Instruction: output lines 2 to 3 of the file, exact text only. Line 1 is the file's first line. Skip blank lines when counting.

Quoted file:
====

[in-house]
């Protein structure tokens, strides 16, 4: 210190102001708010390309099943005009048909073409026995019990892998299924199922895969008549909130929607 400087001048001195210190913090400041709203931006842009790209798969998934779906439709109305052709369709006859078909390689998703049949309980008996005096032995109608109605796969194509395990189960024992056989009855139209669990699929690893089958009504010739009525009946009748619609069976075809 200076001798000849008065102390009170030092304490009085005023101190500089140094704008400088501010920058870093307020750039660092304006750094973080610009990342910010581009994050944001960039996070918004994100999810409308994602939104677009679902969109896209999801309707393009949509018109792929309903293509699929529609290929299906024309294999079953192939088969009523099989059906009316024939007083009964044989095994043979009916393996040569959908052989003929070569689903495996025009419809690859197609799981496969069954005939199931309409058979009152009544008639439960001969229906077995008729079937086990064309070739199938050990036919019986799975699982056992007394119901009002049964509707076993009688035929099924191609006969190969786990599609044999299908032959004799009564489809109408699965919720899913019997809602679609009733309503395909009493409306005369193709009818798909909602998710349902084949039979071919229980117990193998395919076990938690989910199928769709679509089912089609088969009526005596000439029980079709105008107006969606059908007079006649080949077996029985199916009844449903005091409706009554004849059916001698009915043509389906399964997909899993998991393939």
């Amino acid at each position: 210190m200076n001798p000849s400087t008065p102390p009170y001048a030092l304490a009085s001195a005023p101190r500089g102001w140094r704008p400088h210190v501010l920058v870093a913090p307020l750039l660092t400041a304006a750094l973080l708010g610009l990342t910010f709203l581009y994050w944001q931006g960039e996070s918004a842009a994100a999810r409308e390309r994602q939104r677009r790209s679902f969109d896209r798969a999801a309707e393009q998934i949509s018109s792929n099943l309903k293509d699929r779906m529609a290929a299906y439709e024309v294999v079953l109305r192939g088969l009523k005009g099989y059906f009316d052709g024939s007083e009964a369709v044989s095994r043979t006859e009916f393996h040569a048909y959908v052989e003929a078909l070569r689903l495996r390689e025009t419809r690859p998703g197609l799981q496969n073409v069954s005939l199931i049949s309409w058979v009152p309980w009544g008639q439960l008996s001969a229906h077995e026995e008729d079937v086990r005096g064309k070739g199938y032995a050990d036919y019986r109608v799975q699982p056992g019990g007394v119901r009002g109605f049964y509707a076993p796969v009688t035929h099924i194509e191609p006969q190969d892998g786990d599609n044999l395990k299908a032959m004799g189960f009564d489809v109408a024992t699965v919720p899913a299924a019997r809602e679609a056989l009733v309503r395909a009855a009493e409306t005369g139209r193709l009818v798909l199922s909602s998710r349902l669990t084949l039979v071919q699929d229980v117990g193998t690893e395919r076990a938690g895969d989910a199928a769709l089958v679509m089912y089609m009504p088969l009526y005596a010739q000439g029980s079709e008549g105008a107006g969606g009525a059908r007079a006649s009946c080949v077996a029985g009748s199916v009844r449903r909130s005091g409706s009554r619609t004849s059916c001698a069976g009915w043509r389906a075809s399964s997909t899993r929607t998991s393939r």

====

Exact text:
């Protein structure tokens, strides 16, 4: 210190102001708010390309099943005009048909073409026995019990892998299924199922895969008549909130929607 400087001048001195210190913090400041709203931006842009790209798969998934779906439709109305052709369709006859078909390689998703049949309980008996005096032995109608109605796969194509395990189960024992056989009855139209669990699929690893089958009504010739009525009946009748619609069976075809 200076001798000849008065102390009170030092304490009085005023101190500089140094704008400088501010920058870093307020750039660092304006750094973080610009990342910010581009994050944001960039996070918004994100999810409308994602939104677009679902969109896209999801309707393009949509018109792929309903293509699929529609290929299906024309294999079953192939088969009523099989059906009316024939007083009964044989095994043979009916393996040569959908052989003929070569689903495996025009419809690859197609799981496969069954005939199931309409058979009152009544008639439960001969229906077995008729079937086990064309070739199938050990036919019986799975699982056992007394119901009002049964509707076993009688035929099924191609006969190969786990599609044999299908032959004799009564489809109408699965919720899913019997809602679609009733309503395909009493409306005369193709009818798909909602998710349902084949039979071919229980117990193998395919076990938690989910199928769709679509089912089609088969009526005596000439029980079709105008107006969606059908007079006649080949077996029985199916009844449903005091409706009554004849059916001698009915043509389906399964997909899993998991393939």
């Amino acid at each position: 210190m200076n001798p000849s400087t008065p102390p009170y001048a030092l304490a009085s001195a005023p101190r500089g102001w140094r704008p400088h210190v501010l920058v870093a913090p307020l750039l660092t400041a304006a750094l973080l708010g610009l990342t910010f709203l581009y994050w944001q931006g960039e996070s918004a842009a994100a999810r409308e390309r994602q939104r677009r790209s679902f969109d896209r798969a999801a309707e393009q998934i949509s018109s792929n099943l309903k293509d699929r779906m529609a290929a299906y439709e024309v294999v079953l109305r192939g088969l009523k005009g099989y059906f009316d052709g024939s007083e009964a369709v044989s095994r043979t006859e009916f393996h040569a048909y959908v052989e003929a078909l070569r689903l495996r390689e025009t419809r690859p998703g197609l799981q496969n073409v069954s005939l199931i049949s309409w058979v009152p309980w009544g008639q439960l008996s001969a229906h077995e026995e008729d079937v086990r005096g064309k070739g199938y032995a050990d036919y019986r109608v799975q699982p056992g019990g007394v119901r009002g109605f049964y509707a076993p796969v009688t035929h099924i194509e191609p006969q190969d892998g786990d599609n044999l395990k299908a032959m004799g189960f009564d489809v109408a024992t699965v919720p899913a299924a019997r809602e679609a056989l009733v309503r395909a009855a009493e409306t005369g139209r193709l009818v798909l199922s909602s998710r349902l669990t084949l039979v071919q699929d229980v117990g193998t690893e395919r076990a938690g895969d989910a199928a769709l089958v679509m089912y089609m009504p088969l009526y005596a010739q000439g029980s079709e008549g105008a107006g969606g009525a059908r007079a006649s009946c080949v077996a029985g009748s199916v009844r449903r909130s005091g409706s009554r619609t004849s059916c001698a069976g009915w043509r389906a075809s399964s997909t899993r929607t998991s393939r």